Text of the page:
Uploaded by Margherita Biccheri

supplier integration

Attitudes toward supplier integration: the USA vs China
The positive impact of supplier integration on firms’ performances has been shown in supply chain
management literature (Koufteros et al., 2005; Gimenez et al., 2012; Cagliano et al., 2006). Yet, recent
research has found that negative attitudes toward collaboration can emerge from various organizational
contexts and, therefore, make it difficult to synchronize buyer and supplier resources for unique competitive
advantage (Fawcett et al., 2012; Giannoccaro, 2013; Forslund and Jonsson, 2009).
For example, personal communication between the authors and a large electronic manufacturer highlights
the impact of managerial attitudes in relation to supplier integration. Initially, the top management of the
manufacturer had realized the importance of their suppliers in achieving performance. Initiatives were
started to integrate planning and coordinate production with their key suppliers. However, insufficient
progress was being made. To help, top management instituted a renaming, changing how managers
referred to their key suppliers – from “vendors” to “partners.” This intentional effort to change how
managers viewed suppliers was a direct attempt at changing attitudes and was seen as crucial to revising
how supply management was done. In addition, research conducted with eight large multi-national firms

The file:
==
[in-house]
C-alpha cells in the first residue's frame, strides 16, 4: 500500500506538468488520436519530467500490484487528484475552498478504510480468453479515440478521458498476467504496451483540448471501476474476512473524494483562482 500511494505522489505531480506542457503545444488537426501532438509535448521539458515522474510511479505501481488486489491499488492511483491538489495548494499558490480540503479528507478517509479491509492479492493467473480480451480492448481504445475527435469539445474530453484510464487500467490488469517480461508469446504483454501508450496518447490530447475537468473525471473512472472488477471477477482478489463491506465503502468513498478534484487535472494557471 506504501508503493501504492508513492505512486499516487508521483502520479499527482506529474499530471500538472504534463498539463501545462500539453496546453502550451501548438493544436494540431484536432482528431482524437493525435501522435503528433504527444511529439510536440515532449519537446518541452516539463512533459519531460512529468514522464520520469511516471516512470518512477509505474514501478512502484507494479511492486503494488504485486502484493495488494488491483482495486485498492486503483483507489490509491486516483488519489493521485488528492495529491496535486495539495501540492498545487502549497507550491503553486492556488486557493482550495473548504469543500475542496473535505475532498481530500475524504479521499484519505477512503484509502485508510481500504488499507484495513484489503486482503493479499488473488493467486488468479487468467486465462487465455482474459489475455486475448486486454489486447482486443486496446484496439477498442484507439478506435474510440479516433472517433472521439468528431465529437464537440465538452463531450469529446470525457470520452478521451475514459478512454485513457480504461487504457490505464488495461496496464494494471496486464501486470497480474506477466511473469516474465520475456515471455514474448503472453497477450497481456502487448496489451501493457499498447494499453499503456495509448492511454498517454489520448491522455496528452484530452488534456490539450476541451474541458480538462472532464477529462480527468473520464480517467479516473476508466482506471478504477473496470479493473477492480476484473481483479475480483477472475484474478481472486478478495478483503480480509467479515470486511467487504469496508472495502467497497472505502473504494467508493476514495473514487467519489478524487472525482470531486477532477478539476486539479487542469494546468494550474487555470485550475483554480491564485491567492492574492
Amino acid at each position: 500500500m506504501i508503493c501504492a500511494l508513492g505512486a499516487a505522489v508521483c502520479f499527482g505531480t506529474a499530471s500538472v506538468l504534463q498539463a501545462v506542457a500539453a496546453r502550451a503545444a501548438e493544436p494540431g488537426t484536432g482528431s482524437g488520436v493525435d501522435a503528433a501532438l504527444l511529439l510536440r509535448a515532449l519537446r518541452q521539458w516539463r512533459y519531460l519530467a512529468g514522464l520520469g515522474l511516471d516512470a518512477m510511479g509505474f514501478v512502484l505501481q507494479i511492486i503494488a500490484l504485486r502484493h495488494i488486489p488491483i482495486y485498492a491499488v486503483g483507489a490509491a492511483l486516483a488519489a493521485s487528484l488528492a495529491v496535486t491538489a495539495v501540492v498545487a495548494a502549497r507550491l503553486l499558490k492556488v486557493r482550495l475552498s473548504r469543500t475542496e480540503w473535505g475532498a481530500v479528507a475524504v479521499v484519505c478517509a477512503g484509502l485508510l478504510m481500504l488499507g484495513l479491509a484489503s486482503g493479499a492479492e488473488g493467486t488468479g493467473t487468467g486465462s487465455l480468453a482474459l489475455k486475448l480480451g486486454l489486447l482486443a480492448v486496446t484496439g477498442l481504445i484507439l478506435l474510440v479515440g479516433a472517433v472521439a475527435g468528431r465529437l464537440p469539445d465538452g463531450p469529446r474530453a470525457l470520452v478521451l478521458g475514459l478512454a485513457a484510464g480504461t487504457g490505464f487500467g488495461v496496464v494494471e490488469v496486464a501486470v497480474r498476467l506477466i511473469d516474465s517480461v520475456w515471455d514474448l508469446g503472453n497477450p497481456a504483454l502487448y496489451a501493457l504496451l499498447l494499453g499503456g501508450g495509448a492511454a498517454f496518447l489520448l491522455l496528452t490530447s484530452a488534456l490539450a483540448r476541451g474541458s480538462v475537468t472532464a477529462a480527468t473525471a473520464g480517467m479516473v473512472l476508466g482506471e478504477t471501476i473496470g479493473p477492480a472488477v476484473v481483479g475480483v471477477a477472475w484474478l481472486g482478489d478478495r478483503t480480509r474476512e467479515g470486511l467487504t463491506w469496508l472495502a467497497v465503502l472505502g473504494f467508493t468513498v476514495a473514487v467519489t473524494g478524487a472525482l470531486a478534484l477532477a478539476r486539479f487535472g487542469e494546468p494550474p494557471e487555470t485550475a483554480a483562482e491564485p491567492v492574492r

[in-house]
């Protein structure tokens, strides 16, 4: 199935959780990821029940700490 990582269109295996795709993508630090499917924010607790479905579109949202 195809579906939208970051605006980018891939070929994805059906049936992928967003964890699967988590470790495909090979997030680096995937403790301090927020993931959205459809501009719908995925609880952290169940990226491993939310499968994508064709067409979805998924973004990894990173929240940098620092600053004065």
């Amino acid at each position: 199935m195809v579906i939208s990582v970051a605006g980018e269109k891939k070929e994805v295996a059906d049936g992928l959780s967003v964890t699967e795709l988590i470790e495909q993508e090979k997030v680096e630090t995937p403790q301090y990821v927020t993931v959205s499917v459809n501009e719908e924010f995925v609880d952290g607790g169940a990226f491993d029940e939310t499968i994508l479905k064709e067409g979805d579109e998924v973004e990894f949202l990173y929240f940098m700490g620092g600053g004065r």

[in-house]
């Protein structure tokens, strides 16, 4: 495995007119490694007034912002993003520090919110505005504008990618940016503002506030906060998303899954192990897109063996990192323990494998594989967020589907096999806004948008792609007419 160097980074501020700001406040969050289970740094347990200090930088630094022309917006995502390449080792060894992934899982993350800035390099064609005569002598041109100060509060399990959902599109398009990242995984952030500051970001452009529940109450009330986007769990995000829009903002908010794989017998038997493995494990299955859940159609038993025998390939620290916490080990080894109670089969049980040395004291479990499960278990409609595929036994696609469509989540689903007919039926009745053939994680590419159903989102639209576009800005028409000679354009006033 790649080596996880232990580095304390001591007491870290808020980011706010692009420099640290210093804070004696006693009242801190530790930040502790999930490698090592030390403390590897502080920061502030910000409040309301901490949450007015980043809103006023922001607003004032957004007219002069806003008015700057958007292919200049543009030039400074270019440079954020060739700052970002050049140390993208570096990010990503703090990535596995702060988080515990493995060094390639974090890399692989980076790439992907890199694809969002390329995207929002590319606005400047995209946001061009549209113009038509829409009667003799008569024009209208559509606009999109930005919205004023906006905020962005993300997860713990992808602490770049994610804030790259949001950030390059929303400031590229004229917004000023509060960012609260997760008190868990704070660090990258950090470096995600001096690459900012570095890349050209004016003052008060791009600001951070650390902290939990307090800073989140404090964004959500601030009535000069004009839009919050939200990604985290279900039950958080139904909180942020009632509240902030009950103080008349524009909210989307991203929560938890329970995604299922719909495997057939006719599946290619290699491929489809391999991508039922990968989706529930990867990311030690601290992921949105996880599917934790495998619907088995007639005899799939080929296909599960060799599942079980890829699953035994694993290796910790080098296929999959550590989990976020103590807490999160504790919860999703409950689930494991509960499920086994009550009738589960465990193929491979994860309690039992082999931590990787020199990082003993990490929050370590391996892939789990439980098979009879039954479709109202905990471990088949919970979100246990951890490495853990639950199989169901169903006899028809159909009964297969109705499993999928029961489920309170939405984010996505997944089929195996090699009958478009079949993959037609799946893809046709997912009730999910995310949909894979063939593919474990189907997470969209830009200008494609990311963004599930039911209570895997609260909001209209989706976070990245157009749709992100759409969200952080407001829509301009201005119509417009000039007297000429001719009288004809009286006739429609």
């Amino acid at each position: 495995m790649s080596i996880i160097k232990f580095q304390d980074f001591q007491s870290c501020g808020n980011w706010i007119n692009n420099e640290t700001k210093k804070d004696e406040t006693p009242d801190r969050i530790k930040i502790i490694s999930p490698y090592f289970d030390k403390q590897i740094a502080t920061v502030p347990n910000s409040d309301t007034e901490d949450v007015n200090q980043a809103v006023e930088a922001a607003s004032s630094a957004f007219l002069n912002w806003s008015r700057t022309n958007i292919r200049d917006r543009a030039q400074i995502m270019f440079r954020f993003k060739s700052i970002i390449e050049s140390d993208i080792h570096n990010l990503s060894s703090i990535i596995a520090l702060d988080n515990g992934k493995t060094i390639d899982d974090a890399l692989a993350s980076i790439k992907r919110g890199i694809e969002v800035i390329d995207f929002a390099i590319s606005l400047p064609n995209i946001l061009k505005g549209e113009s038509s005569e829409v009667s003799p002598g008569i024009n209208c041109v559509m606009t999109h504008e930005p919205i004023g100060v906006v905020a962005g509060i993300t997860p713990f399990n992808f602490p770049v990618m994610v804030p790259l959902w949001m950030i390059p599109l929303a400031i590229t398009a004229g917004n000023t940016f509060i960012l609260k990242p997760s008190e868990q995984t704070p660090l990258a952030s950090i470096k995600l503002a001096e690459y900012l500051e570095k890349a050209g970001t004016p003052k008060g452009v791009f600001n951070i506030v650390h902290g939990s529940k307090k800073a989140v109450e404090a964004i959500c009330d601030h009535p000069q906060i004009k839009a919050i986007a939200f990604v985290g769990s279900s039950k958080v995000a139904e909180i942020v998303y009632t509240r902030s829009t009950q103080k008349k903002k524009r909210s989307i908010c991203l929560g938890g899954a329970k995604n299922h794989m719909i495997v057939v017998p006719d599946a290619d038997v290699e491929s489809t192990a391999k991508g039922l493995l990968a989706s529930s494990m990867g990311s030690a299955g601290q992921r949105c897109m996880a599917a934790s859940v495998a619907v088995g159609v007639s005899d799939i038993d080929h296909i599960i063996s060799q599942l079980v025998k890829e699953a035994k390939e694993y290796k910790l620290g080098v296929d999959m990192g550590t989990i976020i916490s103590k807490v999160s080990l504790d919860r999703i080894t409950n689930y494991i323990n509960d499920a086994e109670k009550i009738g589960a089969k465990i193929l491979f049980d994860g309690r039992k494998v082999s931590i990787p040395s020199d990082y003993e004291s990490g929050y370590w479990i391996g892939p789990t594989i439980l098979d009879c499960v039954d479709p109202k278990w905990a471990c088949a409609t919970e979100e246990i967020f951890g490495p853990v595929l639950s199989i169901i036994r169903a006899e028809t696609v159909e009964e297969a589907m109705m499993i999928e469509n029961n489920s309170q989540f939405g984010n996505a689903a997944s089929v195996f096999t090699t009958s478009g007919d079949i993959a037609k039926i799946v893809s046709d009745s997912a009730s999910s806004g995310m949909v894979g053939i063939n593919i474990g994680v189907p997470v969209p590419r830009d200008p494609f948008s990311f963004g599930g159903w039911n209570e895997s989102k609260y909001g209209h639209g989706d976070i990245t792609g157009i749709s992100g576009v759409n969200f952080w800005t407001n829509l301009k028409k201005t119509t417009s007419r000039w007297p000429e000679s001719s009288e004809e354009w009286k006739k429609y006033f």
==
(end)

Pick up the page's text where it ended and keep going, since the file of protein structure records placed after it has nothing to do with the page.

with ongoing initiatives to change their supplier relations found that “embedded cultural attitudes that limit
collaboration, communication, trust, and effective cross-enterprise relationship can destroy supplier
relationship management efforts” (Monczka et al., 2011, p. 9). As such, it is important to understand how
attitudes toward supplier integration form for supply chain research.
Supplier integration is defined as a collaborative process where a focal buying firm and its supplier(s)
synchronize firm-to-firm supply processes for mutually acceptable outcomes (Pagell, 2004; Das et al.,
The impact of innovation strategies on the relationship between supplier integration and
operational performance
Also, product innovation drove Google and Luxottica to integrate their experience, knowledge and SC to
create innovative, iconic wearable devices (Greenwald, 2014).